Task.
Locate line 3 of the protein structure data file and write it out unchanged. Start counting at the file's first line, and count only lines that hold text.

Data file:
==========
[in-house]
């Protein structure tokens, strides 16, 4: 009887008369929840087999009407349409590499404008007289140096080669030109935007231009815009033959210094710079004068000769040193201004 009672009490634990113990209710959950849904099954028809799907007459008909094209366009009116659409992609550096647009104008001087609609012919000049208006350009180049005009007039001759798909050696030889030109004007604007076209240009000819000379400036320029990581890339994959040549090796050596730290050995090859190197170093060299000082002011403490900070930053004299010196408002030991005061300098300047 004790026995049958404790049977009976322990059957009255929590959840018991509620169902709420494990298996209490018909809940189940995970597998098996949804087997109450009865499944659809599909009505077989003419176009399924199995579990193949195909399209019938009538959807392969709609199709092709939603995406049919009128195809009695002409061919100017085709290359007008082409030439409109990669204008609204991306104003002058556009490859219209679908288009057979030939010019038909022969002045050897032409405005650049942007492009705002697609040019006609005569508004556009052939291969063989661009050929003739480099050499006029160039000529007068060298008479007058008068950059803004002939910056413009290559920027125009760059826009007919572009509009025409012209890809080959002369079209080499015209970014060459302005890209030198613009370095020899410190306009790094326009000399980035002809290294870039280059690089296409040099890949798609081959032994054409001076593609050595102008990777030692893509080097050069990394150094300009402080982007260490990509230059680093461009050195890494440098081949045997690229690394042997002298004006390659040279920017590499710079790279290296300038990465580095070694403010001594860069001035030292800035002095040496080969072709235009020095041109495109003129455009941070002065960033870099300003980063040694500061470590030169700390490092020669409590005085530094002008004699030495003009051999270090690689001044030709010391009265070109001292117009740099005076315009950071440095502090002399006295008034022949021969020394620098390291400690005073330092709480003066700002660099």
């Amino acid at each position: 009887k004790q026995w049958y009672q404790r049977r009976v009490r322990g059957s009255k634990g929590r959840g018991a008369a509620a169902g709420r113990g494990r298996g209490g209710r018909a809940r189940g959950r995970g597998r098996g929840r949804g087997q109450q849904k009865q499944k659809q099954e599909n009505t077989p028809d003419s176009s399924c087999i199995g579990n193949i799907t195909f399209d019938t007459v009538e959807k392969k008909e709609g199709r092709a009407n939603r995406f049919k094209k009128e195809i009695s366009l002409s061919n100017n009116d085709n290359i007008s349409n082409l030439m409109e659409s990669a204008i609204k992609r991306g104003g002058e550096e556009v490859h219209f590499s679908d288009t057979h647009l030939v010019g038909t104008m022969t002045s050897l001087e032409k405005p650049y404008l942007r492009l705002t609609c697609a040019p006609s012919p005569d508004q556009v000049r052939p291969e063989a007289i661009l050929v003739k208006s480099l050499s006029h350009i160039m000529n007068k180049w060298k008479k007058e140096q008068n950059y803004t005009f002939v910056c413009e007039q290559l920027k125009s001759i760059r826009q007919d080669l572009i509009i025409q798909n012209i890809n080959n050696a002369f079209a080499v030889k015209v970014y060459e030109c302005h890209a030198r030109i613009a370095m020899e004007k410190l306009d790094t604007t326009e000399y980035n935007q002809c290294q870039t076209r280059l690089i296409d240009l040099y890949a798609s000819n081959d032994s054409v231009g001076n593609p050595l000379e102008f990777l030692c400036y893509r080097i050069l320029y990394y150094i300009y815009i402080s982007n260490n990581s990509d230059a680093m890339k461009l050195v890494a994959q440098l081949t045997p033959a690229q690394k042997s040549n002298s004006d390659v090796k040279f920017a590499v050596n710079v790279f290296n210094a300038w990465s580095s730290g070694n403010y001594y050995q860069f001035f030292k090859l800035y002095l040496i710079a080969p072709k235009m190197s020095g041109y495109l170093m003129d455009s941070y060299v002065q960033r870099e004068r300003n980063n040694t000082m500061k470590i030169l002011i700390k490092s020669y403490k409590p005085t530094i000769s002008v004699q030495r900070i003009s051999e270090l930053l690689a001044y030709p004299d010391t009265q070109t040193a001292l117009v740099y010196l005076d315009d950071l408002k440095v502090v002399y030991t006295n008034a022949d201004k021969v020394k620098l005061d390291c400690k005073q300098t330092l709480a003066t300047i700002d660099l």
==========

């Amino acid at each position: 009887k004790q026995w049958y009672q404790r049977r009976v009490r322990g059957s009255k634990g929590r959840g018991a008369a509620a169902g709420r113990g494990r298996g209490g209710r018909a809940r189940g959950r995970g597998r098996g929840r949804g087997q109450q849904k009865q499944k659809q099954e599909n009505t077989p028809d003419s176009s399924c087999i199995g579990n193949i799907t195909f399209d019938t007459v009538e959807k392969k008909e709609g199709r092709a009407n939603r995406f049919k094209k009128e195809i009695s366009l002409s061919n100017n009116d085709n290359i007008s349409n082409l030439m409109e659409s990669a204008i609204k992609r991306g104003g002058e550096e556009v490859h219209f590499s679908d288009t057979h647009l030939v010019g038909t104008m022969t002045s050897l001087e032409k405005p650049y404008l942007r492009l705002t609609c697609a040019p006609s012919p005569d508004q556009v000049r052939p291969e063989a007289i661009l050929v003739k208006s480099l050499s006029h350009i160039m000529n007068k180049w060298k008479k007058e140096q008068n950059y803004t005009f002939v910056c413009e007039q290559l920027k125009s001759i760059r826009q007919d080669l572009i509009i025409q798909n012209i890809n080959n050696a002369f079209a080499v030889k015209v970014y060459e030109c302005h890209a030198r030109i613009a370095m020899e004007k410190l306009d790094t604007t326009e000399y980035n935007q002809c290294q870039t076209r280059l690089i296409d240009l040099y890949a798609s000819n081959d032994s054409v231009g001076n593609p050595l000379e102008f990777l030692c400036y893509r080097i050069l320029y990394y150094i300009y815009i402080s982007n260490n990581s990509d230059a680093m890339k461009l050195v890494a994959q440098l081949t045997p033959a690229q690394k042997s040549n002298s004006d390659v090796k040279f920017a590499v050596n710079v790279f290296n210094a300038w990465s580095s730290g070694n403010y001594y050995q860069f001035f030292k090859l800035y002095l040496i710079a080969p072709k235009m190197s020095g041109y495109l170093m003129d455009s941070y060299v002065q960033r870099e004068r300003n980063n040694t000082m500061k470590i030169l002011i700390k490092s020669y403490k409590p005085t530094i000769s002008v004699q030495r900070i003009s051999e270090l930053l690689a001044y030709p004299d010391t009265q070109t040193a001292l117009v740099y010196l005076d315009d950071l408002k440095v502090v002399y030991t006295n008034a022949d201004k021969v020394k620098l005061d390291c400690k005073q300098t330092l709480a003066t300047i700002d660099l």